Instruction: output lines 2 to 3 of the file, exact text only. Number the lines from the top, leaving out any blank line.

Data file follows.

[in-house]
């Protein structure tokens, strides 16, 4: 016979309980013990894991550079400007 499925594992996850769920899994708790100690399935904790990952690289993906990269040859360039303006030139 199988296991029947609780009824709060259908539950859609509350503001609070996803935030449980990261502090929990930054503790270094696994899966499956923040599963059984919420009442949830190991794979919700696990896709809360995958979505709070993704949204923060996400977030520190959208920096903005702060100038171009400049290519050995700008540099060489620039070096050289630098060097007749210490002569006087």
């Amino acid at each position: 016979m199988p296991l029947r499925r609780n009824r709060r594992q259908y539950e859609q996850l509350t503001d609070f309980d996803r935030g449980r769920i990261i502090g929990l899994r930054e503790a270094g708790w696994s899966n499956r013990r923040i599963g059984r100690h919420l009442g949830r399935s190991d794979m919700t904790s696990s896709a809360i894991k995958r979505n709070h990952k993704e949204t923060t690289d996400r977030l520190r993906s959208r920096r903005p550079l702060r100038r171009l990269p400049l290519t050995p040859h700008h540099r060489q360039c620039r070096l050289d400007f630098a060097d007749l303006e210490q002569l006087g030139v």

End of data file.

């Protein structure tokens, strides 16, 4: 016979309980013990894991550079400007 499925594992996850769920899994708790100690399935904790990952690289993906990269040859360039303006030139 199988296991029947609780009824709060259908539950859609509350503001609070996803935030449980990261502090929990930054503790270094696994899966499956923040599963059984919420009442949830190991794979919700696990896709809360995958979505709070993704949204923060996400977030520190959208920096903005702060100038171009400049290519050995700008540099060489620039070096050289630098060097007749210490002569006087």
């Amino acid at each position: 016979m199988p296991l029947r499925r609780n009824r709060r594992q259908y539950e859609q996850l509350t503001d609070f309980d996803r935030g449980r769920i990261i502090g929990l899994r930054e503790a270094g708790w696994s899966n499956r013990r923040i599963g059984r100690h919420l009442g949830r399935s190991d794979m919700t904790s696990s896709a809360i894991k995958r979505n709070h990952k993704e949204t923060t690289d996400r977030l520190r993906s959208r920096r903005p550079l702060r100038r171009l990269p400049l290519t050995p040859h700008h540099r060489q360039c620039r070096l050289d400007f630098a060097d007749l303006e210490q002569l006087g030139v």